Rain in Reno: Great for the garden …

The two rainstorms from the over the last week in NW Reno really helped the garden.  Plants are shining bright green as of early October.  The small lawn – mostly brown before – is turning green again.  So, we did our part to save water in the Truckee Meadows. We turned off our sprinkler system for at least the next week.  We also cut back on watering beginning in September because plants don’t need as much water when night-time temperatures lower along with cooler days.  It is great to see rain anytime of the year, but it’s important to remember that these kinds of storms don’t end the drought – or even make much of a dent in it.

A quick check of Lake Tahoe shows how the recent rain here in Reno didn’t translate into a significant drought impact.  On September 20 Lake Tahoe’s elevation was 6,222.0 feet.  Due to evaporation loses the lake continued to drop through the end of September to 6,221.9 feet.  The rain over the first days of October up to the 4th saw the lake rise 6,221.95 feet, but today it is back down to 6,221.9 feet.  Bottom line: the Lake stands 1.1 feet below its natural outlet – so no water can flow into the Truckee River. More than a foot of rain is needed to raise the level of Lake back to its outlet.  The small rain is helpful to forests and people – and the Lake a little – but we need a lot more to truly make a difference in terms of this long-term drought.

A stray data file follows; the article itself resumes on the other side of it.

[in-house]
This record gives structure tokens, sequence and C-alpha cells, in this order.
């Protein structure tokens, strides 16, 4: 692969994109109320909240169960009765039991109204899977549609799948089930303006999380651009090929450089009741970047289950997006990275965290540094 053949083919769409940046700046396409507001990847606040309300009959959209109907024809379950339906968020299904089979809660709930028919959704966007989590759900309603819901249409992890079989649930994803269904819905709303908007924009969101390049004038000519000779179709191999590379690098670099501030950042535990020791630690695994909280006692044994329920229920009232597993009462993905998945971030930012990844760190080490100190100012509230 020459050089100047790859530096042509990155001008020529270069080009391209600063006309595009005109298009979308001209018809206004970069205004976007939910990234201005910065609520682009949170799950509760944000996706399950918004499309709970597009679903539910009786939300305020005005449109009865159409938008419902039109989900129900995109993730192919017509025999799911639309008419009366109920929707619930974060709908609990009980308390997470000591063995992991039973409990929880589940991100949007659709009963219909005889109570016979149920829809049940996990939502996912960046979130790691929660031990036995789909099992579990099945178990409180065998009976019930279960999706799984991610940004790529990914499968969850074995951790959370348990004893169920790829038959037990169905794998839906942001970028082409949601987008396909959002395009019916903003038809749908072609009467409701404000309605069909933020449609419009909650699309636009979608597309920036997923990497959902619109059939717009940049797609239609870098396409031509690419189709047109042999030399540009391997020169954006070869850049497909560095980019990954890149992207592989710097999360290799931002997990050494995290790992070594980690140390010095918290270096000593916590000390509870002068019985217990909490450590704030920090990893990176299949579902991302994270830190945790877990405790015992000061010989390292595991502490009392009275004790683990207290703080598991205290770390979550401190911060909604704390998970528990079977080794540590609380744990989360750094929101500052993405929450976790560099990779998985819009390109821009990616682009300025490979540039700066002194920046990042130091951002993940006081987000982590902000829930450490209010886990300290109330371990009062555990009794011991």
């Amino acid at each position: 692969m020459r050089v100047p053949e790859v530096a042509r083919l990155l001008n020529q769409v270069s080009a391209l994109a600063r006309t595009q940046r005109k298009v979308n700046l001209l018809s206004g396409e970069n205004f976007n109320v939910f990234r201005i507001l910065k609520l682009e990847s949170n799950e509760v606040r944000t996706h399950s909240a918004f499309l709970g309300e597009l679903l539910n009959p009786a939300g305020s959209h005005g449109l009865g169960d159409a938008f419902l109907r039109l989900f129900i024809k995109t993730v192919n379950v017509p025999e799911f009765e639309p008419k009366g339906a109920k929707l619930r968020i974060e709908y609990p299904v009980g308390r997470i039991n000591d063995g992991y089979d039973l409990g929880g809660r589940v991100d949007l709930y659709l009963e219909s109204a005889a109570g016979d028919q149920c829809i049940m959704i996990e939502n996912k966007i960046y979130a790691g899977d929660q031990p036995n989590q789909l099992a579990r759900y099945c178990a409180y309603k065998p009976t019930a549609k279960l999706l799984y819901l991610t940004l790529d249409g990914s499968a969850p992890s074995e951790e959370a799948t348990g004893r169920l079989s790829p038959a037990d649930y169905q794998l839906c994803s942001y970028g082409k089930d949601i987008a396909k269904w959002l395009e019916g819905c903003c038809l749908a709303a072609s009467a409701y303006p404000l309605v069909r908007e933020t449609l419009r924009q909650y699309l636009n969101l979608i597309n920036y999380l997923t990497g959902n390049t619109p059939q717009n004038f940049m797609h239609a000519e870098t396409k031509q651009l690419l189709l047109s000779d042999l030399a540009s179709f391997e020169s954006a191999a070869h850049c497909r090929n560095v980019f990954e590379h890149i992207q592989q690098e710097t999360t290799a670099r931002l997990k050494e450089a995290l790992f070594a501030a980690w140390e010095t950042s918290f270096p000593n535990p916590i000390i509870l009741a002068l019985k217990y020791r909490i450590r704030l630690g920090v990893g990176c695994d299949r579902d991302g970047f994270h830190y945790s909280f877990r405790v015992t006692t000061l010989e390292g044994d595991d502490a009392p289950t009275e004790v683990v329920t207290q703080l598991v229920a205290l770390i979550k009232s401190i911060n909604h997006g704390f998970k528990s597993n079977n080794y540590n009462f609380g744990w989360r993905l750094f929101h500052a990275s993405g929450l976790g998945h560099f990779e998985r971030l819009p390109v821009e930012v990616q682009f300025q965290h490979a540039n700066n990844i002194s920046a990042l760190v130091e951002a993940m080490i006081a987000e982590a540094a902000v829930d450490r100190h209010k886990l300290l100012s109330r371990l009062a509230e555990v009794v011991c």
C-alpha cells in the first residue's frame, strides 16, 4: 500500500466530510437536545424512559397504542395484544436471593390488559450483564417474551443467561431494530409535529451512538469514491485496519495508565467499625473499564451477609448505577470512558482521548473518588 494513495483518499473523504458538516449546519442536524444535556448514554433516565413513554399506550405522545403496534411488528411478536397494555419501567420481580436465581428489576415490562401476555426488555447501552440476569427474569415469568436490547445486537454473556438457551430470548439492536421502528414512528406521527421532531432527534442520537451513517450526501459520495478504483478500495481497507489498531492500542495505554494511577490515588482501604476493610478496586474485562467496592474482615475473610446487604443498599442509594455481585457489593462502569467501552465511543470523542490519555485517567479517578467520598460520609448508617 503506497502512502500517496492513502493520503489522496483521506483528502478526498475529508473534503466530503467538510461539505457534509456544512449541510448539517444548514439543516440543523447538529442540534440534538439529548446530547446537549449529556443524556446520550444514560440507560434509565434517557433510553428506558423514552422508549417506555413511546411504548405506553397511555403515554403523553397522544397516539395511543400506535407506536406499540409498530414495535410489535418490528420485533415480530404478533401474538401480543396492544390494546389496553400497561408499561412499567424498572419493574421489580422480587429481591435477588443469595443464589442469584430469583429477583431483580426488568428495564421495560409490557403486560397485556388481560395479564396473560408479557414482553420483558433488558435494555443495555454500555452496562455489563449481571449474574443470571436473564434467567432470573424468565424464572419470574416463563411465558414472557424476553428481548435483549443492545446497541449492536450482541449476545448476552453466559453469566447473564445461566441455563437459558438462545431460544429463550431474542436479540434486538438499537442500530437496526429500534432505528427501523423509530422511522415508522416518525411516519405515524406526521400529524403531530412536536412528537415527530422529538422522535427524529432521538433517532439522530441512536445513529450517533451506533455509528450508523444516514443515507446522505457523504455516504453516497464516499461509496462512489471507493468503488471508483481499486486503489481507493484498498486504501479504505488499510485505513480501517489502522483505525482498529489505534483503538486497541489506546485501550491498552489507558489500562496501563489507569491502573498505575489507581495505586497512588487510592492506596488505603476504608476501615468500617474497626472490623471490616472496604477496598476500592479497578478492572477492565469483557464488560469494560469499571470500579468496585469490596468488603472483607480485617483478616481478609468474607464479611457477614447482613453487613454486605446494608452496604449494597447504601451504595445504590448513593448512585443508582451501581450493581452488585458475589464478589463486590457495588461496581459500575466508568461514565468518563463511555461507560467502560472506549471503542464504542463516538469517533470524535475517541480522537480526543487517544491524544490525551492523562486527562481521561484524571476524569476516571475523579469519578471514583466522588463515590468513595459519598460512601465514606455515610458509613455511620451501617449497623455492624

Lake Tahoe is over 1,600 feet deep and contains a vast amount of fresh water, but has a very small watershed.

Lake Tahoe is over 1,600 feet deep and contains a vast amount of fresh water, but has a very small watershed.

My calculation: we’re 15 years into this drought with only two above average years and a significant deficit in precipitation and river flows over that period.

Lake Tahoe's elevation from September 28 to October 5

Lake Tahoe’s elevation from September 28 to October 5

This entry was posted in Keep it flowing on by .

About Dennis Ghiglieri

My concern for the Truckee River grew over the years. It started with picking up trash and supporting better water quality. I helped create the "living river"plan with other citizens on the Community Flood Coalition; a plan to reduce flood impacts to infrastructure through river restoration and protection of the floodplain. I understand how critical the Truckee River is to the environment – and economy – of our entire region. I'm hoping that through these pages we can all understand our connection to the Truckee River and why we need to protect it.